Farewell Windows 95 and editorial design?

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[vc_row][vc_column][vc_column_text]The digital age has been sweeping the world of design for the past decade. Back in the day when we were graced with the presence of the internet on our 128mb of ram Windows 95 Gateway PCs little did we know that digital would impact graphic design in the way it has.

Working in the newspaper industry, print is our most dominant product – daily papers six days a week, niche publications every month as well as in house promotions and community awards that require a lot of attention to detail to be print ready. But even in an industry that has been around for centuries we are hit by deficits. But it’s not just the newspaper industry, digital has revolutionised so many elements of our everyday lives that it’s astounding to see how far technology and the internet has come from the dial up connection on our retro Windows 95 computers.

As digital takes over, everything has drastically changed. For instance, the way in which we receive the news and weekly celebrity gossip – if that’s your type of thing – is instantaneous. We can trawl the internet for the latest Kardashian ‘story’ and find out all about the latest events in Syria before they hit the news stands. By the time the newspapers and magazines are on the printing press they are old news, and when morning comes Syria is no longer a country and the Kardashians are now joining the circus. Fact of the matter is, print cannot keep up with the momentum that digital has. It’s incredibly sad to say and to witness because print, and what it brings to design, means so much to me. But we cannot deny that things have changed. The way we find a local plumber or labourer through the Yellow Pages can now be done at the click of a button on Google; tickets for concerts, sports games and even transport give you the option to print at home on your inconsistent Epson inkjet, or show a PDF on your phone, rather than have a nicely designed and high quality printed ticket to keep at the end of your day as memorabilia. These are just simple examples of how things have changed in the design world with all signs pointing to yes on the ‘Is Print Dead?’ question.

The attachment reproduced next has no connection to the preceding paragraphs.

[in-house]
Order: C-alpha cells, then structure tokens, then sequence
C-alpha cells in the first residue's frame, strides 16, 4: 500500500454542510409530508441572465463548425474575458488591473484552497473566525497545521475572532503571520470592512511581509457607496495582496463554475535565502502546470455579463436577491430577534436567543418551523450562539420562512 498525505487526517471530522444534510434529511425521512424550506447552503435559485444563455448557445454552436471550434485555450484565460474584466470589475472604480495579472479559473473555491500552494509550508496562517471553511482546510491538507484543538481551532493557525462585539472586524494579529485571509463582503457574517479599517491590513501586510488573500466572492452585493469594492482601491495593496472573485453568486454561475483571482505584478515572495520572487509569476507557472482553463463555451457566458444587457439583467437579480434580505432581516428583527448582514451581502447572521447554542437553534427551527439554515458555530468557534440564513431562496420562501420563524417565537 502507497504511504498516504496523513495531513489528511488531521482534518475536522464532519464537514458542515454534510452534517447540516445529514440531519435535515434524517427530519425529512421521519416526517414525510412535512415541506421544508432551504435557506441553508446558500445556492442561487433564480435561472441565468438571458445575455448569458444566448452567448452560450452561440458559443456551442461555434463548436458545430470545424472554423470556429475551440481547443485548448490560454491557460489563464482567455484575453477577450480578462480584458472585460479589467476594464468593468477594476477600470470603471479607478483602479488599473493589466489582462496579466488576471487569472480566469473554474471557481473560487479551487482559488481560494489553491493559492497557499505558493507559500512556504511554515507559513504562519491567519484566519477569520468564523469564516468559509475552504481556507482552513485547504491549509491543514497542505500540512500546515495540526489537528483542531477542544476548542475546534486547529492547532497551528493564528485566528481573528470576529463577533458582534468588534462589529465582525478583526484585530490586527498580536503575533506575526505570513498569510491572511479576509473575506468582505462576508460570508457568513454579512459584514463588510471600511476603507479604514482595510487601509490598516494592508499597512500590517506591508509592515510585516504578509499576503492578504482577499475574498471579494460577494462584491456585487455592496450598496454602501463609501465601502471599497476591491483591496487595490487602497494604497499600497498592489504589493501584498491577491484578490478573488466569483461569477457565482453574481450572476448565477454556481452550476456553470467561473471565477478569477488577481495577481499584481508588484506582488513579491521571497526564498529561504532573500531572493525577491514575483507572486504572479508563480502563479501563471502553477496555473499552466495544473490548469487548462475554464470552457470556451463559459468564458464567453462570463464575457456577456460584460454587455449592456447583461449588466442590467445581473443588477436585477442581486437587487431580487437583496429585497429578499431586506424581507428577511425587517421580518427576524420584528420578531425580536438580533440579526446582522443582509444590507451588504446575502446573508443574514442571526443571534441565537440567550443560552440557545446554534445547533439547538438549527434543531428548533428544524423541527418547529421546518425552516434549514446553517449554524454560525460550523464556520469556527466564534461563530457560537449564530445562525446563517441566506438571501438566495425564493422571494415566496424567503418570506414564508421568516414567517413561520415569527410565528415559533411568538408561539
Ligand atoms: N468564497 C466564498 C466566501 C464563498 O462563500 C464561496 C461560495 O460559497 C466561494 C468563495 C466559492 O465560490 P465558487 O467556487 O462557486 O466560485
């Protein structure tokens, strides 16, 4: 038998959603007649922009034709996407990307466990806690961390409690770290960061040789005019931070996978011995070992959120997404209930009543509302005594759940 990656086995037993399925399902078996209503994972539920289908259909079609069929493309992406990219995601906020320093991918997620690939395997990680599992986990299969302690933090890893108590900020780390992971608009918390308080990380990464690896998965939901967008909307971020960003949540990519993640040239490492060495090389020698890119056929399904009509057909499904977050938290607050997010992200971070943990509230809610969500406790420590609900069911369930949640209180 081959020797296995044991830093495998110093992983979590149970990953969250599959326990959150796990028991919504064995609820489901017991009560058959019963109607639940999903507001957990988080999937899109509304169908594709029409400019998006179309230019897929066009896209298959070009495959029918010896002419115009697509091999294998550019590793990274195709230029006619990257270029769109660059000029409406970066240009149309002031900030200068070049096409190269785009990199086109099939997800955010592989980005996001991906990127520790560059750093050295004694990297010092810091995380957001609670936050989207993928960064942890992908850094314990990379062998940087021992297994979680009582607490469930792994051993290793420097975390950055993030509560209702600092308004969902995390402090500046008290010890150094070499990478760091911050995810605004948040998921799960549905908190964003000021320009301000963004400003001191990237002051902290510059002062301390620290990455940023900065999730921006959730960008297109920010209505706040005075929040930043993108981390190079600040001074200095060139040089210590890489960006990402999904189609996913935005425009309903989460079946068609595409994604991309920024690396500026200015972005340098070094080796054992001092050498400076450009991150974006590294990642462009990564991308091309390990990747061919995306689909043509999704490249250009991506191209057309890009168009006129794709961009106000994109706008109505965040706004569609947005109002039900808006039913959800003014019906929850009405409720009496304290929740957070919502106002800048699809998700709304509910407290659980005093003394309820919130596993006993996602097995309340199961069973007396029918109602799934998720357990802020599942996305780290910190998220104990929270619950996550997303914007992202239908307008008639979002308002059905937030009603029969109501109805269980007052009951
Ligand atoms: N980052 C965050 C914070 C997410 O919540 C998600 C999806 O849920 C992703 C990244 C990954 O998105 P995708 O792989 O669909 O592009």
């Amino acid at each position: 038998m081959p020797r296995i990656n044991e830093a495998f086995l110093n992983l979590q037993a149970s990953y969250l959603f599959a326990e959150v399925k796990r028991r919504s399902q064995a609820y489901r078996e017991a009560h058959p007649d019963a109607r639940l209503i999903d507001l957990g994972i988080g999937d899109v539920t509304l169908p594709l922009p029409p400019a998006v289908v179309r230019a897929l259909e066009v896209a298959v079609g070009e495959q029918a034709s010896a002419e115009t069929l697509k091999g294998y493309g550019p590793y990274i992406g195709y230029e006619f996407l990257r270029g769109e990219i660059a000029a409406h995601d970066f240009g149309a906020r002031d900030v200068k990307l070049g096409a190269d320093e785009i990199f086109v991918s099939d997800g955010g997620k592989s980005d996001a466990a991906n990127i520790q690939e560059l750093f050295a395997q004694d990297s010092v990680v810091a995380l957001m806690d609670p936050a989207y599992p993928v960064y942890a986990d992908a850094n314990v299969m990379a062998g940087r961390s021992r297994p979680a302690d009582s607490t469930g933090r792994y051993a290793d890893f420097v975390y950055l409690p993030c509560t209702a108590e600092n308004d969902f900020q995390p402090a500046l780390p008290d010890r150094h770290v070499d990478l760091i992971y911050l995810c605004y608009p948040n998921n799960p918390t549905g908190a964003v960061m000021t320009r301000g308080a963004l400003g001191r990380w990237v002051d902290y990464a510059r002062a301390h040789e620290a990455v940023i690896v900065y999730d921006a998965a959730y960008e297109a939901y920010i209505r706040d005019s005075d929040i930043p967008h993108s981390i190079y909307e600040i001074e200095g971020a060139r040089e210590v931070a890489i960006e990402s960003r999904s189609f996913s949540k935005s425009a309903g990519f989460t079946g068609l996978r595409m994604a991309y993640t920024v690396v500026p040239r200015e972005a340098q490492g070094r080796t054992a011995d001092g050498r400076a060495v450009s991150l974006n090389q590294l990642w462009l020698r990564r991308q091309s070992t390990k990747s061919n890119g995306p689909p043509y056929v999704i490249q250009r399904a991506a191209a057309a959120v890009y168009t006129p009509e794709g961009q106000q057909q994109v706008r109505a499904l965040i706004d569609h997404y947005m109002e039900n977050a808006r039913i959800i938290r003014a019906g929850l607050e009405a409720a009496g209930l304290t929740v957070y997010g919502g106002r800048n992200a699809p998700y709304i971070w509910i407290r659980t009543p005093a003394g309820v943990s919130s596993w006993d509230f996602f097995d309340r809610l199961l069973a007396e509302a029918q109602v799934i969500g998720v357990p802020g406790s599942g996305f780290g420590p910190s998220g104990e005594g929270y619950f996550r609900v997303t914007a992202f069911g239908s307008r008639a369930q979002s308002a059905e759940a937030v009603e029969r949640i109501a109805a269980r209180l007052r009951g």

Without delving too much into what both print and digital can offer it’s important to note that each have their advantages and disadvantages and each person will have their own views and opinions on the subject. ‘Is Print Dead?’ presents designers with a conundrum that is best to agree to disagree on.

I of course disagree. Print is far from dead. As a graphic designer, print is entering a new and exciting time. Old printing techniques such as letterpress and screen printing have become popular again, magazines and newspapers are refreshing their look with creative editorial design to compete with the sleek look that digital can offer and I’ve received more junk postcards and flyers in the post this past year than I have seen pop-up adverts online.

While we as designers can do everything in our power to make print as attractive to our audiences, it’s not an easy challenge competing with the digital market – especially when it comes to editorial design. More so now the types of products we see on our newsstands have changed. Ruth Jamieson expresses this issue best: “The print magazine as we once knew it is dead or dying. Since the early 1990s, we’ve said goodbye to many of the magazines that once defied the newsstands. The Face, Blender, Spin, Vox, Grafix, Sleazenation, BLITZ, Arena, Nuts, Front, Company, Easy Living, She, CosmoGirl, Bliss, Sugar, Teen, Just Seventeen and many more have closed. We’ve seen other publishing giants much reduced. New York magazine is now only printed fortnightly; Newsweek has closed and reopened at a fraction of its former print run. In the ultimate humiliation, Melody Maker was merged into its long standing rival, NME. For those that remain intact, the question is no longer whether they will always be here, but how long will they hang on for. Will there always be a Vogue? The very fact that we think to ask that question shows how much things have changed.” (2015) With this said, we have every right to be concerned. Will future generations know what a magazine or a newspaper is? Will they understand the concept of crop marks, bleeds and outlining fonts to send to the printers? While I don’t read Vogue it would be a dream job to work for such a huge corporation. If the day came and Vogue as a magazine came to an end, where does this leave editorial design? Where does this leave the newspaper industry? Or perhaps newspaper will die out quicker than magazines?

Many questions surround the future of print in this digital age. Few of us believe in the power of print and appreciate the texture and smell of a publications gloss or matte finish. The reality is Windows 95 no longer exists, the iPod has become irrelevant, and the vintage Nokia 3310 has been replaced with a watch that now answers all your calls and replies to your emails. Despite these technological changes, you cannot go wrong with the traditional and old-fashioned. Elements of print are making a comeback and editorial design is seeing a burst of independent magazines that aim to appeal to those who would rather hold physical paper than swipe through the pages on their tablet using Issuu.

So long as their is print, there will be editorial. As their is always news, there will always be newspapers, and celebrities seem to keep the magazine sector in business with their latest shenanigans. Print is far from dead. If you believe it, then you’ll see it.[/vc_column_text][vc_text_separator title=”SOURCES”][vc_column_text]Jamieson, R (2015) Print is Dead. Long Live Print. The Worlds Best Independent Magazines. New York: Prestel Verlag.[/vc_column_text][/vc_column][/vc_row]

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